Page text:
(Robb Flynn) : « With Adam, after twenty years of friendship and seventeen years in a band together, we wanted to kill each other (laughs). »

Do you think you might do something with them one day ?

Yeah, maybe ! We might go super proggy because I love MASTODON and stuff, which is a totally different type of prog that I like and can understand a more easily. But the DREAM THEATER dudes are still super cool.

As a band evolves, it seems that band members evolve also both as musicians and as individuals. They become less dramatic and direct in their approach of the world. Do you feel such an evolution ?

Prior to MACHINE HEAD, I had never left America so my view of the world has changed because now I have really seen the world. Whereas most of America only sees the news and what the media show them. My experience has been that there is a lot of manipulation in the media with how they portray the rest of the world. America always portrays France in a negative light and the same goes for the Middle East. But when you actually go to those countries and see how things really are, I think that that gives you a different slant. Once you are aware of the media’s manipulation and influence it makes you start to think differently.

You once said that you felt disappointed by American politics today. Many people nowadays have put their hopes in Barack Obama. Do you also feel optimistic about him?

I do, man! He’s the first black president and it’s incredible just for that! Whether he lives up to all the hype or if he’s even able to turn the ship around, it’s going to be a miracle. It’s so fucked up right now but he seems to have his head on his shoulders. He seems cool. I saw a picture of him right after the election, he was sitting in a pub in Chicago. He was drinking a beer, and I was like « Alright! » (laughs). It’s funny because George Bush never drank beer. I used to always talk to my friends who voted for George Bush, because I didn’t, and I would ask: « why the hell did you vote for him? » And they would say: « well, he looked like the dude I could sit and have a beer with » (laughs).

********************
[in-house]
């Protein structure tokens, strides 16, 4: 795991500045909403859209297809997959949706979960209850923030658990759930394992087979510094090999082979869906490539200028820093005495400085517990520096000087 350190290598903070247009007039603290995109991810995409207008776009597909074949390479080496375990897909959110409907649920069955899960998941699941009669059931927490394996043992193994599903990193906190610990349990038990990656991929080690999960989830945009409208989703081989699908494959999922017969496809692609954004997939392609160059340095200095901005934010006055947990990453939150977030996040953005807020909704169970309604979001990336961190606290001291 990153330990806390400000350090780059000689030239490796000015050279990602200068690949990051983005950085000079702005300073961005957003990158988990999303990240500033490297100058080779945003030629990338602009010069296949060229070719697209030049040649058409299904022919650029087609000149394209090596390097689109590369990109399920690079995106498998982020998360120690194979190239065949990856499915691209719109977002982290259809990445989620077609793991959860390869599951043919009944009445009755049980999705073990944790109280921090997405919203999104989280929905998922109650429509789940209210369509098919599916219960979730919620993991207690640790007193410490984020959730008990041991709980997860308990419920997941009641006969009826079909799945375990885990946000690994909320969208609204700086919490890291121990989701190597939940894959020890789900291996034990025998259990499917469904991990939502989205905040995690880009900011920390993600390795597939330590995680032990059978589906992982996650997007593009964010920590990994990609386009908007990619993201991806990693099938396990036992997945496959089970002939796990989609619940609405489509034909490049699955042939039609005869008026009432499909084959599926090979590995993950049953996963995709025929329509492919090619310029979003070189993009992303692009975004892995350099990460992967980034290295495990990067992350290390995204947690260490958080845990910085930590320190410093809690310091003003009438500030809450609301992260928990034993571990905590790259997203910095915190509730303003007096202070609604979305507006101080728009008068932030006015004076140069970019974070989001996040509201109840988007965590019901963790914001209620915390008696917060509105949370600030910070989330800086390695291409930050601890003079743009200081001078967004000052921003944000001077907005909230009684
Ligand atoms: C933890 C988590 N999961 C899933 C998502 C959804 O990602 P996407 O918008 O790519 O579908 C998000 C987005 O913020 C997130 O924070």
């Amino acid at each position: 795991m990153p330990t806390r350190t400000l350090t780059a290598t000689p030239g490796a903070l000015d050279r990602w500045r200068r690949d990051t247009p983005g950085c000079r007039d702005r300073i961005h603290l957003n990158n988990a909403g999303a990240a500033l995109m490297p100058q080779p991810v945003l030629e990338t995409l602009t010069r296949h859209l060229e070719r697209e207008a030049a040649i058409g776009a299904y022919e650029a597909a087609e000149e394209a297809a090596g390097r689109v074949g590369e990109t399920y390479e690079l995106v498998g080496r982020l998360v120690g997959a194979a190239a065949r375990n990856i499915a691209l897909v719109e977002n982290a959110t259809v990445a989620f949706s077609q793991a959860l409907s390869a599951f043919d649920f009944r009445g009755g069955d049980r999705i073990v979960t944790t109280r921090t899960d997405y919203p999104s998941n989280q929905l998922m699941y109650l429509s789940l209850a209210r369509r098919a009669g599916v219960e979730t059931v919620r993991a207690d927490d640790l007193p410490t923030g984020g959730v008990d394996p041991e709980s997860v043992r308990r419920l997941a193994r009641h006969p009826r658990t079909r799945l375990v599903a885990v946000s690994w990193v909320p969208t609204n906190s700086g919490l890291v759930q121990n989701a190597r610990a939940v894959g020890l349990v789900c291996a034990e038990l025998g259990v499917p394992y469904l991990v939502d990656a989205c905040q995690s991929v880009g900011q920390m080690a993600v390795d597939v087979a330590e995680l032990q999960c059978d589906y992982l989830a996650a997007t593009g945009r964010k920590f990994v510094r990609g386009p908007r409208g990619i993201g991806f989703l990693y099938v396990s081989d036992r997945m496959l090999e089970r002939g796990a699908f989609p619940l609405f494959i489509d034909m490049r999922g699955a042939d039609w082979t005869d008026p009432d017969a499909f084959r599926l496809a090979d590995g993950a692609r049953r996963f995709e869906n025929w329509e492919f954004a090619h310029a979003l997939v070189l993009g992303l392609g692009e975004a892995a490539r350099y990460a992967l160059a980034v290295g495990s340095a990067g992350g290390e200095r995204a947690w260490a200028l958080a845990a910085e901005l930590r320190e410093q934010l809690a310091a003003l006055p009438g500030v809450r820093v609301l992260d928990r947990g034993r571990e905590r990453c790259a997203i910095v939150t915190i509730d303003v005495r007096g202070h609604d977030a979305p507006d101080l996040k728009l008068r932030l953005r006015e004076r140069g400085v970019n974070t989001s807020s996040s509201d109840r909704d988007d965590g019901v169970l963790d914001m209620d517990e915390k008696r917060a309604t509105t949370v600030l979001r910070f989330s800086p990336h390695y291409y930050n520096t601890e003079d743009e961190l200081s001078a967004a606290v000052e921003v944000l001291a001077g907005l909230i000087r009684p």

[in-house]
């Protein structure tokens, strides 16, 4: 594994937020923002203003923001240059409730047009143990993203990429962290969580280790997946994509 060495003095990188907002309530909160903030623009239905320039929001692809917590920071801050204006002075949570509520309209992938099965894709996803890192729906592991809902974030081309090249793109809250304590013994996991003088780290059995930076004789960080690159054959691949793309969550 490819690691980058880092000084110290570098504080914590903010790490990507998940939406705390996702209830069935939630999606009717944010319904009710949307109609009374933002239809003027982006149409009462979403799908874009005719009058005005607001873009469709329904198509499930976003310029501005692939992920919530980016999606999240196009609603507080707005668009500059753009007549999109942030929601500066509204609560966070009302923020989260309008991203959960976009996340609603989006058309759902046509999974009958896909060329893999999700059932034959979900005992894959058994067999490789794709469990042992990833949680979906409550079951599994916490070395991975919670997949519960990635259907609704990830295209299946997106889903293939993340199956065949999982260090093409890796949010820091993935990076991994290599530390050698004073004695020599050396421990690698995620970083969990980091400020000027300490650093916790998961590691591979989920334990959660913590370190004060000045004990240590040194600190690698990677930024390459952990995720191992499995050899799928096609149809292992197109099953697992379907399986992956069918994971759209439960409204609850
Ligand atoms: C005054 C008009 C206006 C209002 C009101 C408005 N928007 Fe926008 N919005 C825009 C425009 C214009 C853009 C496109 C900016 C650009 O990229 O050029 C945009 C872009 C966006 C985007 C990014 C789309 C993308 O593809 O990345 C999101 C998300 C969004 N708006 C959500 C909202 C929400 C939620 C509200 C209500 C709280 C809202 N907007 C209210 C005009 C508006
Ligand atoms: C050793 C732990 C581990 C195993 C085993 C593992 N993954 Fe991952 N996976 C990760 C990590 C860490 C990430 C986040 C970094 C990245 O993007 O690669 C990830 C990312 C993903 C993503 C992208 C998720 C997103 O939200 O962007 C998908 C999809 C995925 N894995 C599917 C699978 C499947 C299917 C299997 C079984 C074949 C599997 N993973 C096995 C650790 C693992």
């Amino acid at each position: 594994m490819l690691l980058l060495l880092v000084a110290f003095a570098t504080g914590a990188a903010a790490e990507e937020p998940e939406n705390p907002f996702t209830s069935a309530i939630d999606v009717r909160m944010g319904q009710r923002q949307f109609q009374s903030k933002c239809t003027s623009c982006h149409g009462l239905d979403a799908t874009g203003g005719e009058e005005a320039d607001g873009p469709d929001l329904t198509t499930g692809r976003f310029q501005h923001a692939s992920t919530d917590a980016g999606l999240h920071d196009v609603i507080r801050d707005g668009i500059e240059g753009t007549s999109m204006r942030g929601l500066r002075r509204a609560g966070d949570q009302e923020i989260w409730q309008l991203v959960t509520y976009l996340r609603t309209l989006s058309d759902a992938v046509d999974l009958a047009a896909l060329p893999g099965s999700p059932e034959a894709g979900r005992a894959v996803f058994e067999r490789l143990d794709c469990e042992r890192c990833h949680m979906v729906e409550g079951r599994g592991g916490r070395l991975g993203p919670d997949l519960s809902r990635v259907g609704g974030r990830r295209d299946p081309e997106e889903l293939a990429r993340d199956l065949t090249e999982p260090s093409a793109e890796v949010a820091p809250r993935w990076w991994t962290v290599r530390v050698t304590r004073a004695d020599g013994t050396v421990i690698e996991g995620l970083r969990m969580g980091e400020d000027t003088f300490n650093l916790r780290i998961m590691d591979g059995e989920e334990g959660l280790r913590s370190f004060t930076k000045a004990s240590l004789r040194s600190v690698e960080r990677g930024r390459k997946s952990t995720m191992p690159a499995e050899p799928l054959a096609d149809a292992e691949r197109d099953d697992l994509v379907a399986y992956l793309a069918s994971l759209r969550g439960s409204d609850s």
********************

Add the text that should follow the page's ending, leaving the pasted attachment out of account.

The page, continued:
Would you rather live in a shitty and frustrating world with metal music or in a perfect and beautiful world with no metal at all?

(laughs) You’re asking a hypothetical question that isn’t reality. We always want to strive for a better world of course, but there will always be assholes.

You explained on your website that you and Adam had to follow a therapy together in order to solve your personal problems. How did you come up with the idea?

I have been to therapy on my own and with my wife, and it helped. After twenty years of friendship and seventeen years in a band together, we wanted to kill each other (laughs). We’ve been on tour for two and a half years now and things came to a head, so we went and we worked it out. We didn’t make a huge public drama or talk shit in the press, we worked it out. So many of my favourite bands couldn’t do that and it sucks. Some bands have done it, like METALLICA who famously made a movie about it, or MOTLEY CRUE and AEROSMITH, and I’m glad they are still around.

Last question: how come you look younger now than you ever did before?

(laughs) I’m digging French vodka now, that’s why (laughs).

Interview conducted on June 20th, 2009 at Hellfest
MySpace Machine Head : myspace.com/machinehead